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A Full-Featured Open-Source Framework for Image Processing

Latest stable version: 2.0.2    -    Development snapshot: 2.0.3_pre
In a nutshell
Gmicky, the G'MIC mascot, artwork by David Revoy.
Gmicky, the G'MIC mascot
(artwork by David Revoy)

      G'MIC is a full-featured open-source framework for image processing, distributed under the CeCILL license. It provides several different user interfaces to convert / manipulate / filter / visualize generic image datasets, ranging from 1d scalar signals to 3d+t sequences of multi-spectral volumetric images, thus including 2d color images.

These user interfaces are:

1 - A command-line interface gmic, to use the G'MIC image processing features from a shell. In this setting, G'MIC may be seen as a friendly companion to the ImageMagick or GraphicsMagick software suites.

[learn more...]

gmic, the command-line interface of G'MIC.
2 - A small, portable, thread-safe and multi-threaded, C++ image processing library libgmic, to be linked to third-party applications. Its simple API allows programmers to add all G'MIC features in their own software without much efforts (a C API is available as well).

[learn more...]

libgmic, a small, thread-safe, multi-threaded, C++ image processing library to embed all G'MIC features in third-party applications.
3 - A plug-in to bring G'MIC capabilities to the image retouching and painting software GIMP and Krita. More than 450 filters are already available, sorted by category (Artistic, Black & white, Colors, Contours, Deformations, Degradations, Details, Film emulation, Frames, Layers, Light & shadows, Patterns, Rendering, Repair, Sequences, etc.).


The G'MIC plug-in in action!
4 - A web service G'MIC Online, to allow users applying image processing algorithms on their images, directly from a web browser.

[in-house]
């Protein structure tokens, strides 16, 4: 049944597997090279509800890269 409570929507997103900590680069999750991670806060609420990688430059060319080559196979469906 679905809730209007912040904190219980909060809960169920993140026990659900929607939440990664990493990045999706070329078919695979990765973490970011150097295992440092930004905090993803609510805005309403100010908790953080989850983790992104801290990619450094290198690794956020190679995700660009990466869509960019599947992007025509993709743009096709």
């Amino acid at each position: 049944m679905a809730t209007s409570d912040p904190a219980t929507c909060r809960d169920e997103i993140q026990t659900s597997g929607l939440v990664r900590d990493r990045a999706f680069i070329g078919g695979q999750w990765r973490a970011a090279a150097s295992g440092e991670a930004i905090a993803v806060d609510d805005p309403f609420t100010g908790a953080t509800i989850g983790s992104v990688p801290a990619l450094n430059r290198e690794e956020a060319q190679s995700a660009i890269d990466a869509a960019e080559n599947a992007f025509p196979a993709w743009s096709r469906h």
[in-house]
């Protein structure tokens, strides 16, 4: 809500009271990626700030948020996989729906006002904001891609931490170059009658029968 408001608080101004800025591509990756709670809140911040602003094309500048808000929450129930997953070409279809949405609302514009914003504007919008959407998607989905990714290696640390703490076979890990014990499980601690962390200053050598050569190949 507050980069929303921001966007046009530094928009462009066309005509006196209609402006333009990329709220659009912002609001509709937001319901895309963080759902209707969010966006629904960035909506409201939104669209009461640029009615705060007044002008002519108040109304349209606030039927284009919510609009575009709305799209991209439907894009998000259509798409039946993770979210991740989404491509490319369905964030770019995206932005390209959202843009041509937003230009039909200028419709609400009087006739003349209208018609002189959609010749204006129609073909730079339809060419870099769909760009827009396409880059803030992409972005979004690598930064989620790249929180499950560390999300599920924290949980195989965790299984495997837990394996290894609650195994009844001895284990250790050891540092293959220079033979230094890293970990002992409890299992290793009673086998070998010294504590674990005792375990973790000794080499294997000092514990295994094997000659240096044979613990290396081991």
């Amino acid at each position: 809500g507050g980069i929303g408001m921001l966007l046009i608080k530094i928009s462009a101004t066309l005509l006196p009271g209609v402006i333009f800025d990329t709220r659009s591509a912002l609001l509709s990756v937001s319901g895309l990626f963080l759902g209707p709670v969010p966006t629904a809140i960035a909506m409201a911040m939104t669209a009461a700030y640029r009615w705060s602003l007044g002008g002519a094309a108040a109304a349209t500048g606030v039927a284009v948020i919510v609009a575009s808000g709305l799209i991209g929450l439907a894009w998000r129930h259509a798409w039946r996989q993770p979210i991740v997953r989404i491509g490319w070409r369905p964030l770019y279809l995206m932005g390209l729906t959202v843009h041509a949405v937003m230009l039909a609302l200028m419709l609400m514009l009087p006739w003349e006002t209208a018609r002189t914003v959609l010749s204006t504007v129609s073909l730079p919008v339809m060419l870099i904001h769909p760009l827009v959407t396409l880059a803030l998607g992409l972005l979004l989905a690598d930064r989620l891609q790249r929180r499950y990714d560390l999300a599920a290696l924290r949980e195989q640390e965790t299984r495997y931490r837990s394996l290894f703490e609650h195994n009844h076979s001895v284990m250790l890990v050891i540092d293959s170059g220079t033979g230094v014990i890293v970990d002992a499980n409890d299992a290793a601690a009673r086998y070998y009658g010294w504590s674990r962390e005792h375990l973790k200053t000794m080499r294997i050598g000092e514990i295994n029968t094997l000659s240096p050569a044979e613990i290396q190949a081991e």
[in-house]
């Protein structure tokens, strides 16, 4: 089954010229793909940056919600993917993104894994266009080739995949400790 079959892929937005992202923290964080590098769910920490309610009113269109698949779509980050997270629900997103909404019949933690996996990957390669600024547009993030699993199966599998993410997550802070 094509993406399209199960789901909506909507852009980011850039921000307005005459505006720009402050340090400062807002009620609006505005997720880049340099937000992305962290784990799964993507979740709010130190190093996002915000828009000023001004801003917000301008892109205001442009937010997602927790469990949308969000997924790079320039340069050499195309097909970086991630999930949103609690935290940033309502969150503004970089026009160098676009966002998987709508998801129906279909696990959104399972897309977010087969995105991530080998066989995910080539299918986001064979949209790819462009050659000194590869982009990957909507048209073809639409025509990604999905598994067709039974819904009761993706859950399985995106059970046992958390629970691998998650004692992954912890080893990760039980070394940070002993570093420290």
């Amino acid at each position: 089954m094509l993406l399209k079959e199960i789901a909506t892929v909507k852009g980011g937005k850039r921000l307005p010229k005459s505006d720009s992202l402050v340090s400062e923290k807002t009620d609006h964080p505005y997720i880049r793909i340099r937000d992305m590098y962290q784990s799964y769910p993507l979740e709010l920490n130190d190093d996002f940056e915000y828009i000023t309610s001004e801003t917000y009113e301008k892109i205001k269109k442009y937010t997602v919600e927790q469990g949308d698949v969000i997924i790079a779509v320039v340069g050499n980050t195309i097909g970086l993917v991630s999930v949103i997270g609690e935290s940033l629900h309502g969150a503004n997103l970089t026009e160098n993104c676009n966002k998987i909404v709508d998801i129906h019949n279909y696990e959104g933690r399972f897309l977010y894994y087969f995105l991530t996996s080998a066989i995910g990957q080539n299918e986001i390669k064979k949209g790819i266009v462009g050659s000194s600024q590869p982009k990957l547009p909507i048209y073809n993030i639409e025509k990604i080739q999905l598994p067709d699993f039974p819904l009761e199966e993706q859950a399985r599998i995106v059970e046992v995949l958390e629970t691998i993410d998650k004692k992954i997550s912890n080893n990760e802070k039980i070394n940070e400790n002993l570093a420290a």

[try it now...]

G'MIC Online, the web service to use G'MIC from a browser.
5 - A Qt-based interface ZArt
Screenshot of ZArt in action.
, for real-time processing of video streaming coming from webcams or video files.

[learn more...]

ZArt, a real-time video processing software using the G'MIC processing library.

Other open-source projects are known to use some of the G'MIC features:
  • EKD, a free software dedicated to postproduction processing for videos and images.
  • Flowblade, a multitrack non-linear video editor for Linux released under GPL 3 license.
  • Krita, a free digital painting and illustration application. Krita has its own G'MIC plug-in.
  • Photoflow, a fully non-destructive photo retouching program.
  • Veejay, a visual instrument and realtime video sampler.

The G'MIC source code has been registered to the APP (French Agency for the Protection of Programs) by the CNRS, under registration number:

Here are some screenshots illustrating various uses of G'MIC. It shows how it is able to process and visualize different types of 1d/2d/3d image datasets. G'MIC is actually a handy toolbox for many image/signal processing applications. See also the Gallery section for more detailed examples on its use. You can also try the online version of G'MIC to try some of the filters it proposes.